I had wished we were given the opportunity to create our own tradition as a family or as non pagans. I would have taken any chance to understand who we were and why we were not pagans. But like many parents, she did not have the time to be that creative or to recognize that building culture compels you to be creative especially to children who just want to perform an activity/event with their parents.
Culture and tradition is founded on performance and repetition. Someone thinks of an idea of what makes us “different” or “better” and acts on it. Instead of just taking their (often his) word for it, he spends some time on constructing and creating this difference. It often includes food and music. And why not, tradition is to be celebrated.
Becoming a parent also turned me into a quasi performance artist. I dance, sing and clap at a drop of a dime. My children expect that from me. I dance and sing to get children to sleep, eat, use potty instead of soiling the floor, and to learn.

My repertoire also included arts and crafts. And because I was performing and doing crafts on a daily basis, I searched for a tradition that would permit me to combine both.
Imagine my excitement when I began researching Kwanzaa. It had everything that I searched for. It centered Africa, based on African culture, about family, community and was flexible to permit me to do it my way. The way my family celebrates Kwanzaa is most likely different from most people.
My interest was further peaked when I found a set of Kwanzaa worksheets online which included various forms of word games, puzzles, and coloring pages. We did about 3 pages a night during the week and learned a great deal about Kwanzaa. This permitted us to know more about the holiday and got my son excited about this activity. I loved this link even more because it merged learning with fun games and activities. Here is the link to my favorite Kwanzaa worksheet activity.
Kwanzaa has been the major holiday in our family ever since. It is an exciting time of the year because we plan community activities that reinforce our commitment to each other and our community. We also celebrate with our community by having activities that bring us all together as opposed to staying at home. Last year the children were given a chance to weave Kente.
Kwanzaa also compliments homeschooling in Ghana. It provides the children a communal reinforcement of what we do daily. We learn about Africa, how to make the world a better place, how to plant trees, grow food and how to keep our bodies fit. Sounds great to me!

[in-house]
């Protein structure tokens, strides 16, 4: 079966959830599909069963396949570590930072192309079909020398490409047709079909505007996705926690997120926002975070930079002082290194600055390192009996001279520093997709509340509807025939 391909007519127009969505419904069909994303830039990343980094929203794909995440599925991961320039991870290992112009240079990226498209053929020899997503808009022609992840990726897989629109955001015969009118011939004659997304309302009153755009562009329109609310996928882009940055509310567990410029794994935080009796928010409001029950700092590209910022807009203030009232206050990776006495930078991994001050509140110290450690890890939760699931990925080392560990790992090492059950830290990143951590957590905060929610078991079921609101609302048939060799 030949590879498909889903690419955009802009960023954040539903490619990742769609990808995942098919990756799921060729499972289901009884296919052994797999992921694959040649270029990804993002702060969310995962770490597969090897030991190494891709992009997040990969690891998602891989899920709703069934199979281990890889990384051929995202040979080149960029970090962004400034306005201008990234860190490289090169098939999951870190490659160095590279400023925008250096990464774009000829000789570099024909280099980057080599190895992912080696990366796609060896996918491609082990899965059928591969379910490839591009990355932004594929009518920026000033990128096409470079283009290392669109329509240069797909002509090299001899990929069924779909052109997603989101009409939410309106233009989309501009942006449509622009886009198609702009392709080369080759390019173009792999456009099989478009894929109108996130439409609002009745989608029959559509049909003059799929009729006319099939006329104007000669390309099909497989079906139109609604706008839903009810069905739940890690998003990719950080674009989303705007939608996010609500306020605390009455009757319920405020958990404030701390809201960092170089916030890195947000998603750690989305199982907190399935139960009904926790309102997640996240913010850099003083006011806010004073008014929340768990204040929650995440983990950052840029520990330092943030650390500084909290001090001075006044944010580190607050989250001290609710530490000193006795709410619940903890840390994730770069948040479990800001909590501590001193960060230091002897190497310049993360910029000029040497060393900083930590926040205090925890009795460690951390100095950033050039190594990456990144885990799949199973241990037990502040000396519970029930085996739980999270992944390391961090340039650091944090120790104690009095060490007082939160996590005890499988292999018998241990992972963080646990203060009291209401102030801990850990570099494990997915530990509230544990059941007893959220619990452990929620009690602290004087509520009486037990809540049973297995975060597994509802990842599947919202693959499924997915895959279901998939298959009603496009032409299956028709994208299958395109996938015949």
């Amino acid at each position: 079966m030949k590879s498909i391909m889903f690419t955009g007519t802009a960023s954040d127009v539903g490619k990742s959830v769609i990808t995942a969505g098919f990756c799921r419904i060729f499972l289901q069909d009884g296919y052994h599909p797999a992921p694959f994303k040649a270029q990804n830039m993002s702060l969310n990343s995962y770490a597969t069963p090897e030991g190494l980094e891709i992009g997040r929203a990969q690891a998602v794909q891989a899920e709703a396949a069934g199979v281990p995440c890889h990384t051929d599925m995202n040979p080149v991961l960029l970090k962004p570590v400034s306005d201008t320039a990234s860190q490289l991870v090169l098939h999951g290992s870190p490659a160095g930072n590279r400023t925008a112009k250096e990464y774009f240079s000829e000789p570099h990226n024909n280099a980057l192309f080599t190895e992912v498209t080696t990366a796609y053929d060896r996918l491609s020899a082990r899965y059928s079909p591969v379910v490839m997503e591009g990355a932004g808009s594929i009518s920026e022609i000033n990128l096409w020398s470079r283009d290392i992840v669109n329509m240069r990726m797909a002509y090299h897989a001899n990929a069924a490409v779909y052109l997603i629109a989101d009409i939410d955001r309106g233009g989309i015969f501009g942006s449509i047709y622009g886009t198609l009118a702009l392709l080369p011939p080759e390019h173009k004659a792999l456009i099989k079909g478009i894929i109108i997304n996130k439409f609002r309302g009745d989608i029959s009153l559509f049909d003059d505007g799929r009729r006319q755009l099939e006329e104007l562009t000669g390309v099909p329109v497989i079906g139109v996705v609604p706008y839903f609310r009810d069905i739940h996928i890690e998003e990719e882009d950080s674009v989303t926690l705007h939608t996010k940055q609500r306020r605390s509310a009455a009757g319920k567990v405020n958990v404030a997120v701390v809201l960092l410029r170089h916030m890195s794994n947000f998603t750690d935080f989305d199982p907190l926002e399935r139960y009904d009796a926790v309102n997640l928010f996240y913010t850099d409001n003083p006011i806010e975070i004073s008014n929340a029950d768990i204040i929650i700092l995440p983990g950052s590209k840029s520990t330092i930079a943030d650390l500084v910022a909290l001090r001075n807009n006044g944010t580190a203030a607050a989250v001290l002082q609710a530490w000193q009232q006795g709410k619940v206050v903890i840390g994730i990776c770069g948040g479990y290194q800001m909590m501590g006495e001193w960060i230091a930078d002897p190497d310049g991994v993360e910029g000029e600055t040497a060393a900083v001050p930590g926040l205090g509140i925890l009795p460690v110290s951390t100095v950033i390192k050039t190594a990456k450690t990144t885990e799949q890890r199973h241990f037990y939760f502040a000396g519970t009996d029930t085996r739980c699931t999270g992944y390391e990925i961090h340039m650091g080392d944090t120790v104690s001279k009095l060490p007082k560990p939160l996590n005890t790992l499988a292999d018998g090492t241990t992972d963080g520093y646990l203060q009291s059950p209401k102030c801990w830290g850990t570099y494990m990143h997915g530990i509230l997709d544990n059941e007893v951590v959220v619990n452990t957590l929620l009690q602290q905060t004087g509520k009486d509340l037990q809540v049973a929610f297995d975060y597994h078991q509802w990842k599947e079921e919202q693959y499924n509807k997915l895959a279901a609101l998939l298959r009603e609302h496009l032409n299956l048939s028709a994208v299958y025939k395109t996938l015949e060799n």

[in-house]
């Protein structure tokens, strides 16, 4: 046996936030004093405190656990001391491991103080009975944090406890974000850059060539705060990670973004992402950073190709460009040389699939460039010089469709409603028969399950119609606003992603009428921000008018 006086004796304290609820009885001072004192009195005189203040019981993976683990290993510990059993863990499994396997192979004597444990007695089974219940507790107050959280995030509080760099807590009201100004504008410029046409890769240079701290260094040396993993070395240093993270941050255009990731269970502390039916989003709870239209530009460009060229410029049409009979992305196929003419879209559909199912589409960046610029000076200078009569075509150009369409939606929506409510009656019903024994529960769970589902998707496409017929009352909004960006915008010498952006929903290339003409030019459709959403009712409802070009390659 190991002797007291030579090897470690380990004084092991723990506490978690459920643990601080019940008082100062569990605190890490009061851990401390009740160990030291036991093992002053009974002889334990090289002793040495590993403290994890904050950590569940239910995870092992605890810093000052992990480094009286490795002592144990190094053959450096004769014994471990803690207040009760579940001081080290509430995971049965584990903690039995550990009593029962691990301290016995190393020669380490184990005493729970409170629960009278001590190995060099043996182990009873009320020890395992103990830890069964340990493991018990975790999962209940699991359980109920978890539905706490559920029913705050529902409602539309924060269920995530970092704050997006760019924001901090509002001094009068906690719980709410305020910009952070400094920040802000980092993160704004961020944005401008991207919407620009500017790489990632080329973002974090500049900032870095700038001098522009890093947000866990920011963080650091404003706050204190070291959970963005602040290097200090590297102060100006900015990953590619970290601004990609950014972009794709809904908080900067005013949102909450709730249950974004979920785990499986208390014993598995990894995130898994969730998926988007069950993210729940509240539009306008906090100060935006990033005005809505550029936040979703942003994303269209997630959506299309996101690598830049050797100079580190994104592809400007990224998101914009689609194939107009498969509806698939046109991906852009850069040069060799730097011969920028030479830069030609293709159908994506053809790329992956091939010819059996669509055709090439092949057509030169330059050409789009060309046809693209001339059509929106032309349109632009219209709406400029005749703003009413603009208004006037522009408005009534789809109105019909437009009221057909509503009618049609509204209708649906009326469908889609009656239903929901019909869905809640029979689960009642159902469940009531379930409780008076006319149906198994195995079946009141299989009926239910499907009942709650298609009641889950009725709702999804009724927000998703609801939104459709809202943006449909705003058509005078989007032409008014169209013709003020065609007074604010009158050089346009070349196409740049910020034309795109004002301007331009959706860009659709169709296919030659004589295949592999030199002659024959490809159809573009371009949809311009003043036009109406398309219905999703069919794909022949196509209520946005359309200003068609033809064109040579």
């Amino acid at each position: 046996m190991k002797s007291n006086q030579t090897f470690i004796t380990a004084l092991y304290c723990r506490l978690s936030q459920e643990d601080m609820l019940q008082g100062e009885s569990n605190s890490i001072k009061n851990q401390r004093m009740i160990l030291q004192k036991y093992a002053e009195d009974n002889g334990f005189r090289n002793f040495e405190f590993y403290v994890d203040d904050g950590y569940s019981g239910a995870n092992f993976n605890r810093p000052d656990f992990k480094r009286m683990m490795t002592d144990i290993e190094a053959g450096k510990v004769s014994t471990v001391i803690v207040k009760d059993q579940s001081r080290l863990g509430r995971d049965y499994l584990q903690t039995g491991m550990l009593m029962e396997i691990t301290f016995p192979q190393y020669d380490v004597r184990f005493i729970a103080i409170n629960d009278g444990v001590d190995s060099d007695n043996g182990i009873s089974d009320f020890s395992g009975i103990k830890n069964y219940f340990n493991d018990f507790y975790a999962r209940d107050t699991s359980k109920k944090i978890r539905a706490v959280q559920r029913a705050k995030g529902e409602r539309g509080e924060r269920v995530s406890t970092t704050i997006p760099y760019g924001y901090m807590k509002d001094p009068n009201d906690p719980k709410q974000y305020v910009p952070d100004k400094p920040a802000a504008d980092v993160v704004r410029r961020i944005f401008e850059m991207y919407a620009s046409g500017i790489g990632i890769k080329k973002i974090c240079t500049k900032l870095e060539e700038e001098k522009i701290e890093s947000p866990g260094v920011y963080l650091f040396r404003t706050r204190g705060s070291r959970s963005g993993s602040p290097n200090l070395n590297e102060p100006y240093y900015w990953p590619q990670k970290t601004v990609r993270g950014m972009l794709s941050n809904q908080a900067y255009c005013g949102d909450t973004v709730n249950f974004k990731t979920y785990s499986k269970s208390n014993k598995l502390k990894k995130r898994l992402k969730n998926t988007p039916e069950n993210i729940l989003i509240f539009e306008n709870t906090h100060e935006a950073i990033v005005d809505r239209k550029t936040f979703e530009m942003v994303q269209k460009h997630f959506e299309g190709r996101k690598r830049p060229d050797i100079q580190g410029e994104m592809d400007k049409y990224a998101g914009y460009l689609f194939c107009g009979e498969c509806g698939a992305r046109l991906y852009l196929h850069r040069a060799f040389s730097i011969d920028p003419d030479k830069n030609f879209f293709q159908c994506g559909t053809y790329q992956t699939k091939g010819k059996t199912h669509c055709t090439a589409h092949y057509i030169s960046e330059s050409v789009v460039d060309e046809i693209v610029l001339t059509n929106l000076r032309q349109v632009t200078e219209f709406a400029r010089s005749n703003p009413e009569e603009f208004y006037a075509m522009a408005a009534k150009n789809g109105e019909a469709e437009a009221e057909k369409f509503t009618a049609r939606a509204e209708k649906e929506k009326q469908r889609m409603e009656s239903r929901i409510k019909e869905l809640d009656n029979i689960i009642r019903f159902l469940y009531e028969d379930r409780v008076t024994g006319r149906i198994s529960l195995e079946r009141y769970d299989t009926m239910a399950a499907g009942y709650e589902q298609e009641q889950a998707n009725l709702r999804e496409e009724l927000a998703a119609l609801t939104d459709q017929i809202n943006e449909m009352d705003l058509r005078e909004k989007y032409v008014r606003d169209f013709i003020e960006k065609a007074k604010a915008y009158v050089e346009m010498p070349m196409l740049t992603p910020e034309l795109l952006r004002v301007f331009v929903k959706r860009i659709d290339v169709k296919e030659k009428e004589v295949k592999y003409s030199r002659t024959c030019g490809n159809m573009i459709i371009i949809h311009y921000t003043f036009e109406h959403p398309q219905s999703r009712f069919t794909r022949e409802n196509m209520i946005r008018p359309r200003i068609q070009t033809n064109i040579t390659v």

Now on to designing this year’s program.

Saturday, 27 October 2012

Chi won the Spelling Bee!

October 26 is a new holiday in our house. It is a day celebrating Chi’s win of his first Spelling Bee. He answered words from a list of 50 and 10 more “mystery” words. He competed with children ages 9-12. And at 4th grade and only 6 years old, Chi was the youngest amongst them. Every parent’s joy is when their children succeed after working hard at something. I was very happy that he won, but my joy is deeper than that he spelt words correctly. My joy is that Chi, at 6 years old, competed with children older, bigger and assumingly wiser, but was not the least bit intimidated. He did not have any notions of fear or self esteem issues that can arise in such situations. He was poised, calm and enjoyed himself. The moderator tried to throw him off a few times. She mentioned his age (amazed at his abilities), his size and nicknamed him “Mr. Chi.” All of this extra attention could have thrown off any individual trying to compete and not be distracted by extra activities. And yet, Chi took it all in stride. As parents, I think our greatest achievement is raising stable, happy and emotionally intelligent children. Having children who can be productive members of society and not be a strain; physically and spiritually on the globe. My greatest achievement is having children who can contribute to the peace of the world; by first being at peace with themselves. Chi’s joy was not in having won the competition. He wanted to showcase his talent in spelling. His joy was that he spelled words correctly. And my joy was that he did it with the same ease and comfort that he does spelling at home. Each child was given a sticker for participating. Chi’s greatest delight was receiving his own, like everyone else.